I had a sales phone call recently from Anglian double-glazing and being English and extremely polite I didn’t hang up immediately. (It might have helped that last year they gave us free tickets to the Grand Designs Show that they were sponsoring.)
The windows in the main part of the house were installed by Anglian just over 15 years ago and every so often they phone to see if everything is OK with them and whether we would be interested in any of their other products.
On this occasion I remembered that while we were still very pleased with the windows overall one of the double glazed windows at the front of the house had condensation on the inside. This means that as well as looking unsightly, the seal is damaged and not as good as it used to be at keeping the heat in.
I agreed to a visit from a local sales rep, although I regretted it as soon as I put the phone down! External insulation was installed around these window about seven years ago, partly covering the frames, which I thought would make it very difficult to change. I was also worried that the salesman would try and convince us to then replace the other windows at the front to make them match.
However, when he came the salesman was really helpful and suggested that the internal glazing unit could simply be swapped out. They still have the records from when the windows were originally installed, so knew exactly what size they should be. So hopefully we’ll be able to go ahead with this quite soon.
I was also really pleased to find that they do recycle old uPVC window frames now, rather than just sending them to landfill when they reach the end of their life.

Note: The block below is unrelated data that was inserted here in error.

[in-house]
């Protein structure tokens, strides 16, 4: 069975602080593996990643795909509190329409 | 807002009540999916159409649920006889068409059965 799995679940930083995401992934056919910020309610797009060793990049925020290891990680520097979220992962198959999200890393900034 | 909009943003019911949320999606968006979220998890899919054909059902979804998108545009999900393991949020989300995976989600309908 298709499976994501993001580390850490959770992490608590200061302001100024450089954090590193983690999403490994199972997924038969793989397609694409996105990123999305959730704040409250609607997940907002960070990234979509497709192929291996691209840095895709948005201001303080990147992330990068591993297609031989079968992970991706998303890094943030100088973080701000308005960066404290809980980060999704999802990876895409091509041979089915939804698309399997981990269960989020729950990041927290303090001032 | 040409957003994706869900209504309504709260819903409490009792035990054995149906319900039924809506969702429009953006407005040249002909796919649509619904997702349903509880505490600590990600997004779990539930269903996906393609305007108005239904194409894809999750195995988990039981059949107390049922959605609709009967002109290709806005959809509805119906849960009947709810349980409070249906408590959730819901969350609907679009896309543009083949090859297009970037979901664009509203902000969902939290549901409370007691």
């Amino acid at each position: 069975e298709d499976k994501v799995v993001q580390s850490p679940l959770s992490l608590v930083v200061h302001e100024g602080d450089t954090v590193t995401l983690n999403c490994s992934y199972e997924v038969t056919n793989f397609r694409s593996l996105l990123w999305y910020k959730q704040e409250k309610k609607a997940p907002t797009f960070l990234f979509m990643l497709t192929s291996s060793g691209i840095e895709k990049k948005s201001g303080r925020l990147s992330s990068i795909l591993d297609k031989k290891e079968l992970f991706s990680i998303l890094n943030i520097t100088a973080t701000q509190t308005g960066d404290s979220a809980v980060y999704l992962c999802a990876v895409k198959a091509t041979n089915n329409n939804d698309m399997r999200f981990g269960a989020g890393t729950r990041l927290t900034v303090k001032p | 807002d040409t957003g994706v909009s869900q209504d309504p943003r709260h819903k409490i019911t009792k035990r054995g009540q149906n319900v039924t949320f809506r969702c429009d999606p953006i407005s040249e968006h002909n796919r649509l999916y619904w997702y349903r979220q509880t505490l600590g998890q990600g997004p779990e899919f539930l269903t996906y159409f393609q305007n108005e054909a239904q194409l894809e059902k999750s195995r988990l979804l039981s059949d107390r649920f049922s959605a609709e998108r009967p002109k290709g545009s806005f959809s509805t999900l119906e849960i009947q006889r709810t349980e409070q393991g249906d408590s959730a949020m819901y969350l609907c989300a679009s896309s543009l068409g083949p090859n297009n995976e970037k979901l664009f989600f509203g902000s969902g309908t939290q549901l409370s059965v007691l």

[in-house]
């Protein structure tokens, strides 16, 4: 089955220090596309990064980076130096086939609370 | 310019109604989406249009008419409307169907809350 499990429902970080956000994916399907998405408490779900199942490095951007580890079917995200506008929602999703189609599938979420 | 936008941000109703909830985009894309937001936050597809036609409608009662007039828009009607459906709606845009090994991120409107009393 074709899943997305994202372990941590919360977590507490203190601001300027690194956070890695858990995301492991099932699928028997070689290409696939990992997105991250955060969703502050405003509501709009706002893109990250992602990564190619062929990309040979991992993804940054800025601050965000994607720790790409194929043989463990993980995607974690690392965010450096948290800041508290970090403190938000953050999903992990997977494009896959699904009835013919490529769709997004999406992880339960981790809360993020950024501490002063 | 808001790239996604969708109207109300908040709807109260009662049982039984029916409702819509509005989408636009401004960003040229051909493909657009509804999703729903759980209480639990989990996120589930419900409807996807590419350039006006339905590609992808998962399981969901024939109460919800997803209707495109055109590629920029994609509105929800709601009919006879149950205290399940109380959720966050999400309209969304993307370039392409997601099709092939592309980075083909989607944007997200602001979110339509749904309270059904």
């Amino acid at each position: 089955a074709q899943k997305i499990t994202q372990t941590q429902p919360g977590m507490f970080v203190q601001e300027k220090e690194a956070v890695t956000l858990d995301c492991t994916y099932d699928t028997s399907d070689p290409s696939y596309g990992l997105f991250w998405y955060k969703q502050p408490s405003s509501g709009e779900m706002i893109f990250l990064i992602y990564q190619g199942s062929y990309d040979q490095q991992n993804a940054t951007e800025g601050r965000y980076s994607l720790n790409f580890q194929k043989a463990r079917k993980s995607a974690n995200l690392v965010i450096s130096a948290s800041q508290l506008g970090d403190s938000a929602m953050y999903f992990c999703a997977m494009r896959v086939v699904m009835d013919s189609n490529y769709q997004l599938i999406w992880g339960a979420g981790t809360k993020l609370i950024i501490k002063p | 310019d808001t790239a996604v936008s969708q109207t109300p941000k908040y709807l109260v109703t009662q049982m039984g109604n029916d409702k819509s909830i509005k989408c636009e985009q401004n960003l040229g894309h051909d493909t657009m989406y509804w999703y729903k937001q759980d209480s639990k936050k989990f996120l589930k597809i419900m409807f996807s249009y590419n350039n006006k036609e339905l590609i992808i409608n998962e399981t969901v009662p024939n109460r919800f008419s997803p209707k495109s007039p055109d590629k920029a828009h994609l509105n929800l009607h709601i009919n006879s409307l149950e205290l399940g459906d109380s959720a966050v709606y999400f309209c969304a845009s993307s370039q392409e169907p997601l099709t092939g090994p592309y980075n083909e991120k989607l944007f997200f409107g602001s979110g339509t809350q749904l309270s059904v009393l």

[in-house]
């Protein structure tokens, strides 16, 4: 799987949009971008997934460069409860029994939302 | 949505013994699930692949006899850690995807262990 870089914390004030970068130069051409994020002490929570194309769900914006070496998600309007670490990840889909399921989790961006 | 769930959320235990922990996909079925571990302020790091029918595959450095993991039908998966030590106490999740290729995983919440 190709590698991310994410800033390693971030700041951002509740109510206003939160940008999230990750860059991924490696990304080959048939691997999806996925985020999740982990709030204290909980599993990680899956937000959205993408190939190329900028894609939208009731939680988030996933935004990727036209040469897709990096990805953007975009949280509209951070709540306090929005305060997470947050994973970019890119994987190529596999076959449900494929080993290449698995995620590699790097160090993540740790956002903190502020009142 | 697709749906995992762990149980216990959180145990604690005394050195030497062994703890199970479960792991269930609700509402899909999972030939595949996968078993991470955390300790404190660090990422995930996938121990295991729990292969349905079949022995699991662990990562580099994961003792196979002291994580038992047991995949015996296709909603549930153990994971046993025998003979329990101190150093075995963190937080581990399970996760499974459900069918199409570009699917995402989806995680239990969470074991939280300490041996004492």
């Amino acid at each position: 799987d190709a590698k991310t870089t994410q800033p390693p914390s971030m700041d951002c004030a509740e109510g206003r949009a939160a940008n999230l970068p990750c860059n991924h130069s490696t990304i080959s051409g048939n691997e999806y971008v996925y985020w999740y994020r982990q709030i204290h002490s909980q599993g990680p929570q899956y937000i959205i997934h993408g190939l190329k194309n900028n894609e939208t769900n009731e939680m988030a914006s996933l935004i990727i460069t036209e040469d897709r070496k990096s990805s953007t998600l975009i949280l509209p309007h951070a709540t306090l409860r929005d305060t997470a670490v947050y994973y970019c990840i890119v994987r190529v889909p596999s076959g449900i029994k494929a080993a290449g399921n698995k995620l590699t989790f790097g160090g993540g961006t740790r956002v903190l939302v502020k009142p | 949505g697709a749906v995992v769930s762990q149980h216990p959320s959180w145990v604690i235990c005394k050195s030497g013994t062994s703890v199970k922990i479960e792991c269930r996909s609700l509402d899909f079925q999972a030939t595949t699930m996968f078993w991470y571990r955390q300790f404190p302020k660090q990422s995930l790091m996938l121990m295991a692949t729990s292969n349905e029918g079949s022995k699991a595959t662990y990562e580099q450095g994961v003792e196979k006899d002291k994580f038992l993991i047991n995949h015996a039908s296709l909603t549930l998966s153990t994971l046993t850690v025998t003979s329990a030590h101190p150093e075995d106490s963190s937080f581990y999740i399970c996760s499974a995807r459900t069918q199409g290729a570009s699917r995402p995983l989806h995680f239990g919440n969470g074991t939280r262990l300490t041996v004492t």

From the Anglian website:
What will happen to my old windows?
Not only will we take away your old windows for you but we will make sure all of them are disposed of in an environmentally friendly manner. As we are one of the few manufacturers who recycle UPVC we also recycle your old windows where possible.
and here are the details of the Recovinyl scheme that they are a member of:
Recovinyl is an initiative of the European PVC industry to advance the sustainable development of the PVC industry by improving production processes, minimise emissions, develop recycling technology and boost the collection and recycling of waste.
The old uPVC windows that were removed from our house during the renovation were still in good condition and were taken away by our builder to be used in somebody’s shed. Hopefully when they eventually come to the end of their useful life they will be recycled.